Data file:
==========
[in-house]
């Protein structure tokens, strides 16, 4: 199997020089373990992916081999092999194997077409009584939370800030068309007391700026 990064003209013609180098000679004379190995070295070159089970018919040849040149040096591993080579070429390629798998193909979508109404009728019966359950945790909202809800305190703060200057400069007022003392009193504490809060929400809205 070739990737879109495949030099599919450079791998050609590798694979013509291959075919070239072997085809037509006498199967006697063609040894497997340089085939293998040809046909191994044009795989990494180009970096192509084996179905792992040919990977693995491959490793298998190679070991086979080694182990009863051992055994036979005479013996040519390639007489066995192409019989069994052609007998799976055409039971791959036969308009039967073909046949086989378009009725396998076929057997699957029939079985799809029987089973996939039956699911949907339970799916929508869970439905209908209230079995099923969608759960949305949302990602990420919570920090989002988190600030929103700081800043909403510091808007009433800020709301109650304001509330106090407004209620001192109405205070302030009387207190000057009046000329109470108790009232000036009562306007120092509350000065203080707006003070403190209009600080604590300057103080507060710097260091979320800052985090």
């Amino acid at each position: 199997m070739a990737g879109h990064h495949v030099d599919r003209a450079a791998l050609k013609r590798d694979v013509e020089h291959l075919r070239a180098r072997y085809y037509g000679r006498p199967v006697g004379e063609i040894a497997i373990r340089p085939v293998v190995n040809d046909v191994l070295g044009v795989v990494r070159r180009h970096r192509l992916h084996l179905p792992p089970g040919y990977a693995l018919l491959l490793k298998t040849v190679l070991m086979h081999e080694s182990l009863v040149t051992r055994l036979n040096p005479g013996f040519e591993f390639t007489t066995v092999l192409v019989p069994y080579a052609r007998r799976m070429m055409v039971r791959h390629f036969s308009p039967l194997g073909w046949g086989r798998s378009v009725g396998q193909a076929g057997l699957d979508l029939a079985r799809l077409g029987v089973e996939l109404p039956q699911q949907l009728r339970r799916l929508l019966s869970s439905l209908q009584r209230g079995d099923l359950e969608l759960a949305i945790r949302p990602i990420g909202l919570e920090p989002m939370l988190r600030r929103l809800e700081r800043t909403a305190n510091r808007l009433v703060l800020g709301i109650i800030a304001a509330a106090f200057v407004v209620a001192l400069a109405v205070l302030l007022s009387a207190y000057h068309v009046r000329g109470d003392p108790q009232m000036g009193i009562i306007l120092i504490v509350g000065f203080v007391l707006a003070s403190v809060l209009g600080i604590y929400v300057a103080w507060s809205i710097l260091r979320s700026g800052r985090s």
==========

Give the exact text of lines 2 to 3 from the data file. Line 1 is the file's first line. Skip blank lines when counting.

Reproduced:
């Protein structure tokens, strides 16, 4: 199997020089373990992916081999092999194997077409009584939370800030068309007391700026 990064003209013609180098000679004379190995070295070159089970018919040849040149040096591993080579070429390629798998193909979508109404009728019966359950945790909202809800305190703060200057400069007022003392009193504490809060929400809205 070739990737879109495949030099599919450079791998050609590798694979013509291959075919070239072997085809037509006498199967006697063609040894497997340089085939293998040809046909191994044009795989990494180009970096192509084996179905792992040919990977693995491959490793298998190679070991086979080694182990009863051992055994036979005479013996040519390639007489066995192409019989069994052609007998799976055409039971791959036969308009039967073909046949086989378009009725396998076929057997699957029939079985799809029987089973996939039956699911949907339970799916929508869970439905209908209230079995099923969608759960949305949302990602990420919570920090989002988190600030929103700081800043909403510091808007009433800020709301109650304001509330106090407004209620001192109405205070302030009387207190000057009046000329109470108790009232000036009562306007120092509350000065203080707006003070403190209009600080604590300057103080507060710097260091979320800052985090």
């Amino acid at each position: 199997m070739a990737g879109h990064h495949v030099d599919r003209a450079a791998l050609k013609r590798d694979v013509e020089h291959l075919r070239a180098r072997y085809y037509g000679r006498p199967v006697g004379e063609i040894a497997i373990r340089p085939v293998v190995n040809d046909v191994l070295g044009v795989v990494r070159r180009h970096r192509l992916h084996l179905p792992p089970g040919y990977a693995l018919l491959l490793k298998t040849v190679l070991m086979h081999e080694s182990l009863v040149t051992r055994l036979n040096p005479g013996f040519e591993f390639t007489t066995v092999l192409v019989p069994y080579a052609r007998r799976m070429m055409v039971r791959h390629f036969s308009p039967l194997g073909w046949g086989r798998s378009v009725g396998q193909a076929g057997l699957d979508l029939a079985r799809l077409g029987v089973e996939l109404p039956q699911q949907l009728r339970r799916l929508l019966s869970s439905l209908q009584r209230g079995d099923l359950e969608l759960a949305i945790r949302p990602i990420g909202l919570e920090p989002m939370l988190r600030r929103l809800e700081r800043t909403a305190n510091r808007l009433v703060l800020g709301i109650i800030a304001a509330a106090f200057v407004v209620a001192l400069a109405v205070l302030l007022s009387a207190y000057h068309v009046r000329g109470d003392p108790q009232m000036g009193i009562i306007l120092i504490v509350g000065f203080v007391l707006a003070s403190v809060l209009g600080i604590y929400v300057a103080w507060s809205i710097l260091r979320s700026g800052r985090s």